Anything worth doing is worth doing right, and arguing done right is an exhausting endeavor. Both a bit spent, we made our way to Luke’s Inside Out to indulge in the restorative powers of beer and sandwiches. Luke’s is an unassuming food truck parked between a bar and a cafe. You can have your meal delivered to either bookending establishment. Its menu is small, specializing in sandwiches that are reworked versions of Italian and Asian classics.
While there were no death-blows exchanged, the learning curve for both of us is a little complicated. The early camping trip had been planned as a sort of dry run for a later leg of the trip, and I know we’re both grateful for the practice, as it gave us the opportunity to work some of the kinks out. It also gave us the opportunity to examine the fact that both of us are composed of a great deal of interwoven kinks, many of which are stubborn and quite comfortable where they are. The official camping leg of the journey will not be the easiest part, but we’re both certainly more prepared now. As with any trial or tribulation, strength comes from passing through adversity. Like apologizing for being a dick, which feels adverse as hell.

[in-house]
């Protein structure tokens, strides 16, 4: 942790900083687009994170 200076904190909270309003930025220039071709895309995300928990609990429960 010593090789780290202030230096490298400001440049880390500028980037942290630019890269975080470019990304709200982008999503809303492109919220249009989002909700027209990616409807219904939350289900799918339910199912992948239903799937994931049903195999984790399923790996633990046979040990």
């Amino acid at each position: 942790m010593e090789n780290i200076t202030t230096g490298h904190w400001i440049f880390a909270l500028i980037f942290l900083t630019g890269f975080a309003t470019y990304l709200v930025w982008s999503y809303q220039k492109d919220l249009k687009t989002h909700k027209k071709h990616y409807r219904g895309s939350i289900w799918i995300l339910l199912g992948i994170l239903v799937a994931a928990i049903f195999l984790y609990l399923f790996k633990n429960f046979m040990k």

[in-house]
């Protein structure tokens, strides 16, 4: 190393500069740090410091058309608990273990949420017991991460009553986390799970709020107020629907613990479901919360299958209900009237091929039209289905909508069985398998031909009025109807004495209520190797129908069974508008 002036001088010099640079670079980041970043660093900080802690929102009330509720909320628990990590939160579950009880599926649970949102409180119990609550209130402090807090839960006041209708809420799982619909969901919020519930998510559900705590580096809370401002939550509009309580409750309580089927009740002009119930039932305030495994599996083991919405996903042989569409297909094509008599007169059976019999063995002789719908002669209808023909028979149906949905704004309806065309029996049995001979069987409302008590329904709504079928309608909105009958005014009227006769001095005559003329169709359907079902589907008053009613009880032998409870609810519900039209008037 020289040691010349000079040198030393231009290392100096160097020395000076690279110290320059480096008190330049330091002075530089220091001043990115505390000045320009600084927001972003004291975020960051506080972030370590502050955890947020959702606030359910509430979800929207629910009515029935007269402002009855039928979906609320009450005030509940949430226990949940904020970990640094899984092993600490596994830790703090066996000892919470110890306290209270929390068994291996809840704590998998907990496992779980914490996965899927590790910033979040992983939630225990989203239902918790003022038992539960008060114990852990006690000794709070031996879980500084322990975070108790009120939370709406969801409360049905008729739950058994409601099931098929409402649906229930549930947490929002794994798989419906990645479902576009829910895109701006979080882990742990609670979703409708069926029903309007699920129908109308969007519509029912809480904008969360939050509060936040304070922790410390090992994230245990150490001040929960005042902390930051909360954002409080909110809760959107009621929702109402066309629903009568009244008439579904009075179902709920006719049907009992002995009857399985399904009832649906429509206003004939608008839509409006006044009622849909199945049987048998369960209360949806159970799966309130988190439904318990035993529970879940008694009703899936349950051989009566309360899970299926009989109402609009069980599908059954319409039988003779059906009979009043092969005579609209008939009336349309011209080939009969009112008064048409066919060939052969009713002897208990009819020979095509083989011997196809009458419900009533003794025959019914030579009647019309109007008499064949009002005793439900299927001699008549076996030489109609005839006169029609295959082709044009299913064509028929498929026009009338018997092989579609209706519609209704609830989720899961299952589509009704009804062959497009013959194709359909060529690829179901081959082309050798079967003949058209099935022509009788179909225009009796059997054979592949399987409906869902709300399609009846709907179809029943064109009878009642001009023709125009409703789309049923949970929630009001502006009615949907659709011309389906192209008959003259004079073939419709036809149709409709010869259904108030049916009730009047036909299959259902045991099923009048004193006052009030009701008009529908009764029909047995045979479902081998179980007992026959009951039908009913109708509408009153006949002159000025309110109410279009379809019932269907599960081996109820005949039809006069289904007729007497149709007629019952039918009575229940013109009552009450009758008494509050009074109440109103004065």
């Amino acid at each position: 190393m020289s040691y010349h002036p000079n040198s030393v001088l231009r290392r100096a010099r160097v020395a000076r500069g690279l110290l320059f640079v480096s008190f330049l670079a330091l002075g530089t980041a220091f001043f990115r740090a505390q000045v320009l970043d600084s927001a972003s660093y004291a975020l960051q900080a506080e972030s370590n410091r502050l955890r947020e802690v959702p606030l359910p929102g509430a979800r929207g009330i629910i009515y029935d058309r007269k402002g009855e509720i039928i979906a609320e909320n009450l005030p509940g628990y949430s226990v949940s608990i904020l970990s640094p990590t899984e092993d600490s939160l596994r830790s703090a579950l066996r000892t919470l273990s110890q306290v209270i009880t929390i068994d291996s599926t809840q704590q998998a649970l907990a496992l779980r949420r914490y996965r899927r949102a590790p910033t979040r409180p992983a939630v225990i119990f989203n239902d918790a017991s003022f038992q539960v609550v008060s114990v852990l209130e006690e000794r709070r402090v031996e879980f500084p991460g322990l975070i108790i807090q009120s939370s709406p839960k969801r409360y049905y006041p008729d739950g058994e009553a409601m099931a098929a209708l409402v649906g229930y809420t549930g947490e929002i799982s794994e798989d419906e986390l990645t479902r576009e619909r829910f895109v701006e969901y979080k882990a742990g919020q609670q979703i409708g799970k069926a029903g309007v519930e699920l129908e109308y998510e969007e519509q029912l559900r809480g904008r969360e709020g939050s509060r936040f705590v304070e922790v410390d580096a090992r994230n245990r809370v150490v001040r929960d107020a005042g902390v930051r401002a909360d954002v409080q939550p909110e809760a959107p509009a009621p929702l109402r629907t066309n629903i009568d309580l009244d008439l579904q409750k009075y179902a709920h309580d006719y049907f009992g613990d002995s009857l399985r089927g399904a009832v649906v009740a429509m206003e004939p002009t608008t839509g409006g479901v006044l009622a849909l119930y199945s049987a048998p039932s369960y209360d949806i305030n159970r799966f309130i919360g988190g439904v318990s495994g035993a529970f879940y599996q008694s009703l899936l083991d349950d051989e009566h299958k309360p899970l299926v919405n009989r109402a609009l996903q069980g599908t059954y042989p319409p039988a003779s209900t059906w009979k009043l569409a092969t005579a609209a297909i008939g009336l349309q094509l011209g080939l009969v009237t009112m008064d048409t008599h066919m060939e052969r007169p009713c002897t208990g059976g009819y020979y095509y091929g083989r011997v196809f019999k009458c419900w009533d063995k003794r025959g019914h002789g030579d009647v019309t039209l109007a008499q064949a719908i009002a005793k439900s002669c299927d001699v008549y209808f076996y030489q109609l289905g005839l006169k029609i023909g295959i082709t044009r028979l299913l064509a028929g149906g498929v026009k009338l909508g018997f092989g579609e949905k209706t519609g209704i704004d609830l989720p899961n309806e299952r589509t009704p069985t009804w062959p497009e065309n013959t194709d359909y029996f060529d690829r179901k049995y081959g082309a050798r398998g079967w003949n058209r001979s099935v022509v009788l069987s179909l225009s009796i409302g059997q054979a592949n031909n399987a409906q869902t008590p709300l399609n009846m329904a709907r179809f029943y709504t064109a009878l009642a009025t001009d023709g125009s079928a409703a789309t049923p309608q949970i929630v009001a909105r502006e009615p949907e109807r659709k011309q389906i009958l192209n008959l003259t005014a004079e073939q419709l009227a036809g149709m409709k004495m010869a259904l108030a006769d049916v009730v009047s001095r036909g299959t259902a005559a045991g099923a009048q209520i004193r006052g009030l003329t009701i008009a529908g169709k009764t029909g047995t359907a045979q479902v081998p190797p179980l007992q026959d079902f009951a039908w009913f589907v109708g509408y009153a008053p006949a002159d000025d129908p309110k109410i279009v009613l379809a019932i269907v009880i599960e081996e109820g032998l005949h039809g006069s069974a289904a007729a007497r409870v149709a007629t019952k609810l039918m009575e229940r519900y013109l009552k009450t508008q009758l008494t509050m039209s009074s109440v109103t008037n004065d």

The rain persisted as we made our way towards Wheeling, West Virginia. Our path took us past sloping hillsides dotted with coal plants, their orange lights emanating a celestial luminescence in the twilight. They reminded me of the return trips home from New York as a child, my drowsy eyes canvassing the stretch of refineries along the Jersey highway – their lights reflected off the smoke billowing from their stacks, spawning a grave haze, dimly lit against the night. J and I quietly wondered at their majesty, these urban constellations.